Neoliberalism and the Burden Narrative: A Case Study in a Private Long-Term Care Facility in Northeastern China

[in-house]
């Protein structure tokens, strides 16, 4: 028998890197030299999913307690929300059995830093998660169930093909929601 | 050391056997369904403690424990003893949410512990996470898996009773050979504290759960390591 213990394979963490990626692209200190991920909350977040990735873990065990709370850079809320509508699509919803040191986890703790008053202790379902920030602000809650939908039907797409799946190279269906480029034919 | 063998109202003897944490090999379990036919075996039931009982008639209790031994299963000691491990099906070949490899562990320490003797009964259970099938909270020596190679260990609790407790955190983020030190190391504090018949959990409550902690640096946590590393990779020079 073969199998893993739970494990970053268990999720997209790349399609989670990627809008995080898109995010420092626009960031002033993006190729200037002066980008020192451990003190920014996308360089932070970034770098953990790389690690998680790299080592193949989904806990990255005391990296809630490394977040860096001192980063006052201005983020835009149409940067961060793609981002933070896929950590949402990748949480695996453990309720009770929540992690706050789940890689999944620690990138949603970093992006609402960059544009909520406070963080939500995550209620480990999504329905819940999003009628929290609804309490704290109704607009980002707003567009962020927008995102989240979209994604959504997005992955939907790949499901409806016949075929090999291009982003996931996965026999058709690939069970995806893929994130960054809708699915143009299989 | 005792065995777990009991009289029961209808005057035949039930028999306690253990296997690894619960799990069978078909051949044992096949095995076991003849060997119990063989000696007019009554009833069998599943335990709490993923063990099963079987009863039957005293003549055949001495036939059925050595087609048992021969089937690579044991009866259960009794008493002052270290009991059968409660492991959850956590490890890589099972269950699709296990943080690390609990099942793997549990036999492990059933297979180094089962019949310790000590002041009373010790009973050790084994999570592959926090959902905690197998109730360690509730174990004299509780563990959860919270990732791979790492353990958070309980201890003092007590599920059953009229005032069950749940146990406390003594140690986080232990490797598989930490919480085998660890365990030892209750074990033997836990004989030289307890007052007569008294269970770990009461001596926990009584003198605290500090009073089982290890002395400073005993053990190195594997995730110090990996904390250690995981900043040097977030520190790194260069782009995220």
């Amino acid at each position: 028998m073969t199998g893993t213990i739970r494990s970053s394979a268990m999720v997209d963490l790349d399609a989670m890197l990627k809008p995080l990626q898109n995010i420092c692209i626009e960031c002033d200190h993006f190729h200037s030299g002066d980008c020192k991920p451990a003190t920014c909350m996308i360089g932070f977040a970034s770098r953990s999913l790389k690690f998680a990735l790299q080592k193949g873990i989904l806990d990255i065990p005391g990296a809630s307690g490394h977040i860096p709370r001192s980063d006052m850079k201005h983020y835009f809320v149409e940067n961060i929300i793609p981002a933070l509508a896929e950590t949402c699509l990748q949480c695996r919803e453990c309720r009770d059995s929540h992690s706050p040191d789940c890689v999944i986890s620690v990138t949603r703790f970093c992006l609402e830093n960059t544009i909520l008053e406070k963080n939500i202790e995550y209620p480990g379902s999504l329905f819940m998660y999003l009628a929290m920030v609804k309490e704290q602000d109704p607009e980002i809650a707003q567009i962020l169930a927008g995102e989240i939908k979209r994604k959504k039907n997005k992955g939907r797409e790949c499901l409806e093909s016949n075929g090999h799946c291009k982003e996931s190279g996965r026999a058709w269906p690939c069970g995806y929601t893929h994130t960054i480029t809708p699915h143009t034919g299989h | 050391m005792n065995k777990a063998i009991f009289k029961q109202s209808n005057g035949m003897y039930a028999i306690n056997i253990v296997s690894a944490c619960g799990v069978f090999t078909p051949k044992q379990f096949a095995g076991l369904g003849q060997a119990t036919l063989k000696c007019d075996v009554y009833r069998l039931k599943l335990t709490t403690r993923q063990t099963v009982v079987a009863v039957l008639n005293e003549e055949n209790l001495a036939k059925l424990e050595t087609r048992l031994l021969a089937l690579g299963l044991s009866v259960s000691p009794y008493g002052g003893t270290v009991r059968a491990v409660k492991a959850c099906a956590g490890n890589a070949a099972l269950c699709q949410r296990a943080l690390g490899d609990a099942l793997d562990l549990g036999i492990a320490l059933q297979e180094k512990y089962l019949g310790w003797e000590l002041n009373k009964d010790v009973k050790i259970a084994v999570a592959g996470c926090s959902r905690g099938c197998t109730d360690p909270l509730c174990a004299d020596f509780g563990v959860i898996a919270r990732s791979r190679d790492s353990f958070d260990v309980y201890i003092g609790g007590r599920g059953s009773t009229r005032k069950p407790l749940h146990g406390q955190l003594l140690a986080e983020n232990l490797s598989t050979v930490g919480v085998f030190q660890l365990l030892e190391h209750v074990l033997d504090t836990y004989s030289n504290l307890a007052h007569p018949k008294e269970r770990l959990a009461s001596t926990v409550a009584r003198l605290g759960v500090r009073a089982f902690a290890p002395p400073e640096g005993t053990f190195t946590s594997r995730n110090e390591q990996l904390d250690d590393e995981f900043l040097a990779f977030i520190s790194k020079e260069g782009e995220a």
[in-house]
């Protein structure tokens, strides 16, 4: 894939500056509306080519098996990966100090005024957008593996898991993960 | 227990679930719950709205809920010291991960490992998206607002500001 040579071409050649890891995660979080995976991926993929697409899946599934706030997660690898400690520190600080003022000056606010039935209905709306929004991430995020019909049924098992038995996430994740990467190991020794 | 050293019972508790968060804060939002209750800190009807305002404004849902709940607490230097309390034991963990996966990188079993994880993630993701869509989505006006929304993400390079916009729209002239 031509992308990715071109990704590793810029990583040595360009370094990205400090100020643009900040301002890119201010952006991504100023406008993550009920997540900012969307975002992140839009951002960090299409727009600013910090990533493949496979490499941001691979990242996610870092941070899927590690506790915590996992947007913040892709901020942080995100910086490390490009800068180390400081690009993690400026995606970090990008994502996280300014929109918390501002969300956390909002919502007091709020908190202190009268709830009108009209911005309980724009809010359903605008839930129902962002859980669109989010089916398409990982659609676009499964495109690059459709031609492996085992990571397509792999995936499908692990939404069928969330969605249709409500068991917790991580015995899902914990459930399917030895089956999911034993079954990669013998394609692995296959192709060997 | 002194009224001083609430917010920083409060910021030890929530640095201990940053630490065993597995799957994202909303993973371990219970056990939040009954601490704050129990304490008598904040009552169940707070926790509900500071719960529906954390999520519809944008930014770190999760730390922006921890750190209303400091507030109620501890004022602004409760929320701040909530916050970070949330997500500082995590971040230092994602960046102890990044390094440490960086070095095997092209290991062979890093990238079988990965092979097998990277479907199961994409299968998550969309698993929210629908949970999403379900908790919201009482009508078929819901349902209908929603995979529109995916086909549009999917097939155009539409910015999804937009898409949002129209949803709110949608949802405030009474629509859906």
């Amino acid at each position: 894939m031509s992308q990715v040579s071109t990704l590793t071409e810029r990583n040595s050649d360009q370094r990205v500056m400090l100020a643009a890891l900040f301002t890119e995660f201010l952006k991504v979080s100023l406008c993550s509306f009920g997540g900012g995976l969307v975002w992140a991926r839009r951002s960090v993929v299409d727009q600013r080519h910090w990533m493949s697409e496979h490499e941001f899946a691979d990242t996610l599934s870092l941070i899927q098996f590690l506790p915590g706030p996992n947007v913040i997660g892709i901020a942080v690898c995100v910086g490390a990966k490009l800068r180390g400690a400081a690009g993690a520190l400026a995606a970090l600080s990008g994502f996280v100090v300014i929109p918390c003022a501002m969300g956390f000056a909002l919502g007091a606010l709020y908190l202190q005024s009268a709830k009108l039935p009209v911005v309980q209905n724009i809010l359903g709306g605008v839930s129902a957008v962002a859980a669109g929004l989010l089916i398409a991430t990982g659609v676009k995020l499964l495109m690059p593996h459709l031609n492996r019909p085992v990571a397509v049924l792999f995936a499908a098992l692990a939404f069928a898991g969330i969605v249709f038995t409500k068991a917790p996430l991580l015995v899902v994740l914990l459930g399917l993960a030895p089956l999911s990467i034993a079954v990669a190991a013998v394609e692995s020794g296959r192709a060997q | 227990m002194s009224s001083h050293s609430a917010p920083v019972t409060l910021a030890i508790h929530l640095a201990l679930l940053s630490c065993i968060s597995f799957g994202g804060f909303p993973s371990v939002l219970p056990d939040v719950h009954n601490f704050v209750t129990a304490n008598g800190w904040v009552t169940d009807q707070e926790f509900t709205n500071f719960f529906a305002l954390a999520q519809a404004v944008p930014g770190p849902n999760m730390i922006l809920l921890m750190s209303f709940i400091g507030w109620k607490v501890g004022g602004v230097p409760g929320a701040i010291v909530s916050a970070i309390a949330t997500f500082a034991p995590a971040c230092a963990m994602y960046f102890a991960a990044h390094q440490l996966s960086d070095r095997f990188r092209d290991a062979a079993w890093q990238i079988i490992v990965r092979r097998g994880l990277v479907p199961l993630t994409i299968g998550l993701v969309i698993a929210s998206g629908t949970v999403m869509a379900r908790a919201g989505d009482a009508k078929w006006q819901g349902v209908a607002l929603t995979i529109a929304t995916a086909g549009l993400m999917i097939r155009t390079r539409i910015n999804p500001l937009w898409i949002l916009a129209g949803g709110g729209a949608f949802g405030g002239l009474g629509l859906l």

Historically, the main source of support for China’s elderly population has been family caregiving, with deep roots in the Confucian tradition of filial piety. Yet socioeconomic and demographic shifts in the past few decades have made it increasingly difficult for adult children to provide care for their elderly parents, and the number of private long-term care facilities (LTCFs) are growing as a response to the need and demand for an alternative form of eldercare. Existing research on long-term care facilities (LTCF) is limited and focuses on describing the circumstances that lead to the placement of Chinese elders in primarily government-run facilities in large cities. This ethnographic research study seeks to contribute to the current research by connecting a micro-level analysis of the experiences of the elderly Chinese residing in a county-level, privately-owned LTC facility in Northeastern China to the broader forces of China’s socioeconomic development and neoliberal ideology. Interviews with 10 residents and 4 employees of the facility reveal that neoliberalism has influenced the elderly’s conceptions of self and their relations to other residents, the facility staff, and their family and that it has influenced what the elderly expect and are willing to accept as care in old age. Neoliberal ideology is internalized by residents of the facility, who conceptualize their care needs as a burden on their family and facility staff. These findings demonstrate that the privatization of eldercare in China has contributed to the subversion of the social and relational aspects of care and has emphasized the individual responsibility of the elderly to regulate their own needs.